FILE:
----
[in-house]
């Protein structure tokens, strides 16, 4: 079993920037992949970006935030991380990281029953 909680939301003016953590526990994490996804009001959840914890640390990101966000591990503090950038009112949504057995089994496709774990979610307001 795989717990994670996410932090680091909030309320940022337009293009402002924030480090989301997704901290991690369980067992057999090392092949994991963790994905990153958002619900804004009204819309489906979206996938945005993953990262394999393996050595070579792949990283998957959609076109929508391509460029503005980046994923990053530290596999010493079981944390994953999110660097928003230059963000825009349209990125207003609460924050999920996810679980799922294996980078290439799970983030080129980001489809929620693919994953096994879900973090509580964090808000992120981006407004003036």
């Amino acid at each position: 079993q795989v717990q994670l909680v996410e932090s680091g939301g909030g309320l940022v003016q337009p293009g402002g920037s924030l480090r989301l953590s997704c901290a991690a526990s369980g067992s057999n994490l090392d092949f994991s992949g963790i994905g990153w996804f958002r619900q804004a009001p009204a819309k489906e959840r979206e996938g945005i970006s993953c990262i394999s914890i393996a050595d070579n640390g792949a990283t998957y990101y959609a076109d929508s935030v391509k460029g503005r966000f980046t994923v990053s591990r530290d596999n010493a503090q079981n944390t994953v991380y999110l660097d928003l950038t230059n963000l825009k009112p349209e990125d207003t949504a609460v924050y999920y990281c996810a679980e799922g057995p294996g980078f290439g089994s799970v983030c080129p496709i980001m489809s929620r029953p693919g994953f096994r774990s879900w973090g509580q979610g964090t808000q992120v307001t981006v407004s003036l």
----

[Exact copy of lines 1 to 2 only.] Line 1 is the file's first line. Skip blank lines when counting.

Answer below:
[in-house]
């Protein structure tokens, strides 16, 4: 079993920037992949970006935030991380990281029953 909680939301003016953590526990994490996804009001959840914890640390990101966000591990503090950038009112949504057995089994496709774990979610307001 795989717990994670996410932090680091909030309320940022337009293009402002924030480090989301997704901290991690369980067992057999090392092949994991963790994905990153958002619900804004009204819309489906979206996938945005993953990262394999393996050595070579792949990283998957959609076109929508391509460029503005980046994923990053530290596999010493079981944390994953999110660097928003230059963000825009349209990125207003609460924050999920996810679980799922294996980078290439799970983030080129980001489809929620693919994953096994879900973090509580964090808000992120981006407004003036």